Crowdsourcing takes center stage at DEMOfall '09

One unmistakable trend at this year's DEMOfall show is the number of Web sites and applications that rely to some degree on crowdsourcing.

Crowdsourcing –- a buzzword loosely defined as giving large crowds of users the ability to collaboratively create or change content on Web sites or applications -– was made popular by open-source encyclopedia Wikipedia and has since become a staple of Web 2.0 applications.

Among the new crowdsourcing technologies to debut at DEMO this fall are Article One Partners’ AOP Patent Studies, an open-source enterprise service that employs an online community of patent advisors to research patent claims; Waze, a mobile application that can be used to update traffic conditions in real time; TrafficTalk, a mobile application that is similar to Waze but also lets users provide traffic updates simply using their voice rather than typing into their mobile phone; Micello, a mobile app that aims to be the Google Maps of indoor spaces; and Answers.com, a Web site that combines established reference resources and crowdsourcing to create a comprehensive information database.

So why does crowdsourcing have such an appeal for developers?

“With all due respect it’s because developers are lazy,” laughs Micello founder and CEO Ankit Agarwal. “When I crowdsource it means that I don’t have to do the work to get data myself.”

But crowdsourcing does have perks beyond getting other people to do your work for you. Some crowdsourcing developers say if you can create an application that meets a common need and gives people a real stake for getting involved, then it can go a long way toward growing your product’s popularity. TrafficTalk founder Larry Greenfield, whose product is still currently in its alpha testing phase, says that he has found fertile crowdsourcing ground in the form of frustrated commuters during tests he has run of his software.

“For us, crowdsourcing has to create a sense of community among our users,” he says. “There has to be something that binds people together. It’s a shared pain of being frustrated by traffic jams and the like, but our goal is to resolve that pain and to minimize the wait during commutes.”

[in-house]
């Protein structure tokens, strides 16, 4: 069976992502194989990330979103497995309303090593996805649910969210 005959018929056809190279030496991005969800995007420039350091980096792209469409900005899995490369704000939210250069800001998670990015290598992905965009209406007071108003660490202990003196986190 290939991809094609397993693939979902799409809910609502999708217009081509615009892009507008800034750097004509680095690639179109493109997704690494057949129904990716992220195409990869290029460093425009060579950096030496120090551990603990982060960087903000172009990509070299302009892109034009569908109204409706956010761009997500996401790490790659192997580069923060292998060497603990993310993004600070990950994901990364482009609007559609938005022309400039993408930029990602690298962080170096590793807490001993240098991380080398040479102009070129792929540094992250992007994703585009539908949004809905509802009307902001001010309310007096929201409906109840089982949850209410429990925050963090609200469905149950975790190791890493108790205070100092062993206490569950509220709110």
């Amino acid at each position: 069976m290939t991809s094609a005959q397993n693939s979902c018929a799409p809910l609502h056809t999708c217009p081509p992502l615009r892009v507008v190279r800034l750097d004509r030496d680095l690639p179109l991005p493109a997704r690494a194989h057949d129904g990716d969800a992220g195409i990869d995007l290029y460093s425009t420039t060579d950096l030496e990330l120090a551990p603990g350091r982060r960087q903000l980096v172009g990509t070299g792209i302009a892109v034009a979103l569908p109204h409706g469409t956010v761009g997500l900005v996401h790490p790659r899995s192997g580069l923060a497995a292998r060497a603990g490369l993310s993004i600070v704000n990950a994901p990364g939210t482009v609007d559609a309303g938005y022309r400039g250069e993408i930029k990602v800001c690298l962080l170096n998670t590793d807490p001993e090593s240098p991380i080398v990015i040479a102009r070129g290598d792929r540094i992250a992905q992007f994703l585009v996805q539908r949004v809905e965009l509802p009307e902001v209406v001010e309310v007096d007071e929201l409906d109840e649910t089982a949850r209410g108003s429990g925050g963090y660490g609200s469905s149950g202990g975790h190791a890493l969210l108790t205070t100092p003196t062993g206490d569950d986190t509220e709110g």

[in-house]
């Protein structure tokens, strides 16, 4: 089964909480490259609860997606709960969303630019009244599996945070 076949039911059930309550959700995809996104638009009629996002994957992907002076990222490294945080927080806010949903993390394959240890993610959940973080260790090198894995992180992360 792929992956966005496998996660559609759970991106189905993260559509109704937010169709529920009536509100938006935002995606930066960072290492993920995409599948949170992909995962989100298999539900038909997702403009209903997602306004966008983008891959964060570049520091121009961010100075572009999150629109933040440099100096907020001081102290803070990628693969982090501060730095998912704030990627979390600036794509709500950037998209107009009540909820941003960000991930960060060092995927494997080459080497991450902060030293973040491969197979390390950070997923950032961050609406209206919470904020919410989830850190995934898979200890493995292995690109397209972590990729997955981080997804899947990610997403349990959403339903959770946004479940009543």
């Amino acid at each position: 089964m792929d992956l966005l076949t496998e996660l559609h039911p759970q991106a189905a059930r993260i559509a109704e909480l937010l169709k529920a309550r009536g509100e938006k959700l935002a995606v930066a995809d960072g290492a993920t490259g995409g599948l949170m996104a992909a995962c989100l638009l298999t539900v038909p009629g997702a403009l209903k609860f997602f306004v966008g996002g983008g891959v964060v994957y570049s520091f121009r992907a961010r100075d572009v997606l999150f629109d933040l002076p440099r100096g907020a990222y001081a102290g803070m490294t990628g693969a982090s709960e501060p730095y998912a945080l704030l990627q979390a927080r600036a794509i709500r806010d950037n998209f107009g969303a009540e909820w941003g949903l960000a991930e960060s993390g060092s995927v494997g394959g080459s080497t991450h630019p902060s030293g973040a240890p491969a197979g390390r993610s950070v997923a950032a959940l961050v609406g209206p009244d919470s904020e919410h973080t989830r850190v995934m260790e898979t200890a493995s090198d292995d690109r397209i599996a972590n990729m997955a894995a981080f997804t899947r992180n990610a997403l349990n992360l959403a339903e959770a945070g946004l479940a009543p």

Greenfield says that while larger crowds are obviously better for an application such as TrafficTalk, the application can be relatively successful even if only two people who trust each other are using it. After all, he notes, if one friend who shares a commute route with another friend can notify that friend of a traffic accident using TrafficTalk, the application will have served its purpose. Even so, he says the application needs around a dozen or so people to really reach its potential.

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Answers.com, on the other hand, is a Web site that really does require massive participation if it is to meet its lofty goal of becoming a central hub for people seeking answers to their queries. Right now, the Web site lets users ask questions whose answers are partially provided by information culled from licensed professional encyclopedias and dictionaries and partially provided by user-generated Wiki-style content. Answers Corp. founder and CEO Robert Rosenschein says that as the Wiki portion of the Web site has grown over the past year, participation has snowballed to the point where the company doesn’t have to work as hard to promote itself. This past August, for instance, Answers.com got around 45 million unique visitors.

“Crowdsourcing for us really starts to work when you get to a certain scale,” he explains. “Right now we get 45,000 new questions asked each day and then about one third of those are answered every day. Those answers are the most valuable thing we have even though some are more detailed and some less so… When you start to get that sort of scale it just sort of happens. The more new questions you get, the more new answers you get.”

Of course, the paradox of success is that the more popular your crowdsourcing site is, the more likely it will become the target of vandals. As Rosenschein acknowledges, crowdsourced answers are far more likely to contain factual errors than are answers taken from professional sources. This is why, he says, it’s so important to foster a tight community that takes pride in keeping the site accurate and will work quickly to clean up any vandalism.

For AOP Patent Studies, developing a sense of community is also important, but it’s not the only incentive it uses to push its users toward greater accuracy. Because the service uses its online community to research the validity of patent claims – a time-consuming task if there ever was one – it pays money to users who are the first to come up with a correct solution to whether a patent is valid or not. It basically works like this: a company comes to AOP Patent Studies and pays them to look into a patent claim. The Web site then throws the case to its online community for research. The first two people to get results get paid a portion of the money.

Still, Article One Partners CEO Cheryl Milone thinks that monetary incentive can’t help your crowdsourcing site if you don’t first develop a strong sense of cooperation among users.

“There really has to be a sense of camaraderie and loyalty,” she says. “Whether people are brought to the site because they know a lot about a particular technology or because they feel strongly that the patent system needs to be strengthened, it’s the feedback they get from the community that keeps them coming back and is in itself compensation for their efforts.”

This story, "Crowdsourcing takes center stage at DEMOfall '09" was originally published by Network World.

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